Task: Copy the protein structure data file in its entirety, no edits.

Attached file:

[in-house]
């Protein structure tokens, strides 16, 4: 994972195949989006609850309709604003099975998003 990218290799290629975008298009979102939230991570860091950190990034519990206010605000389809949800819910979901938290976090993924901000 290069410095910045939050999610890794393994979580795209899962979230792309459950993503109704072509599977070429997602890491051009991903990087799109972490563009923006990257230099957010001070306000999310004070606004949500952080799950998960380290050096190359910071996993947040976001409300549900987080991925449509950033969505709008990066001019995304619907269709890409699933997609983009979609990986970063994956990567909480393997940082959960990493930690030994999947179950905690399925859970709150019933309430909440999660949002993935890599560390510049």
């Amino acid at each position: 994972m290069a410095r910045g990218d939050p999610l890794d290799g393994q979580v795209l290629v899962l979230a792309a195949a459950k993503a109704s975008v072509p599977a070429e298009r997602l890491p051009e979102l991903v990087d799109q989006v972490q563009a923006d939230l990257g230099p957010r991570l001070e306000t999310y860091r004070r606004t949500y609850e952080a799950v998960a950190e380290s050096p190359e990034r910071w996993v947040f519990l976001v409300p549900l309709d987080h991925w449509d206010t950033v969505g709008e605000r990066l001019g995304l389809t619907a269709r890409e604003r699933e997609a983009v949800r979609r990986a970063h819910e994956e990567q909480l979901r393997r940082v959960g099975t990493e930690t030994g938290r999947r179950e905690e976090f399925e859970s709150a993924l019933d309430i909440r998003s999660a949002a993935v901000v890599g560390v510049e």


[in-house]
């Protein structure tokens, strides 16, 4: 994972195949989006609850309709604003099975998003 990218290799290629975008298009979102939230991570860091950190990034519990206010605000389809949800819910979901938290976090993924901000 290069410095910045939050999610890794393994979580795209899962979230792309459950993503109704072509599977070429997602890491051009991903990087799109972490563009923006990257230099957010001070306000999310004070606004949500952080799950998960380290050096190359910071996993947040976001409300549900987080991925449509950033969505709008990066001019995304619907269709890409699933997609983009979609990986970063994956990567909480393997940082959960990493930690030994999947179950905690399925859970709150019933309430909440999660949002993935890599560390510049």
């Amino acid at each position: 994972m290069a410095r910045g990218d939050p999610l890794d290799g393994q979580v795209l290629v899962l979230a792309a195949a459950k993503a109704s975008v072509p599977a070429e298009r997602l890491p051009e979102l991903v990087d799109q989006v972490q563009a923006d939230l990257g230099p957010r991570l001070e306000t999310y860091r004070r606004t949500y609850e952080a799950v998960a950190e380290s050096p190359e990034r910071w996993v947040f519990l976001v409300p549900l309709d987080h991925w449509d206010t950033v969505g709008e605000r990066l001019g995304l389809t619907a269709r890409e604003r699933e997609a983009v949800r979609r990986a970063h819910e994956e990567q909480l979901r393997r940082v959960g099975t990493e930690t030994g938290r999947r179950e905690e976090f399925e859970s709150a993924l019933d309430i909440r998003s999660a949002a993935v901000v890599g560390v510049e």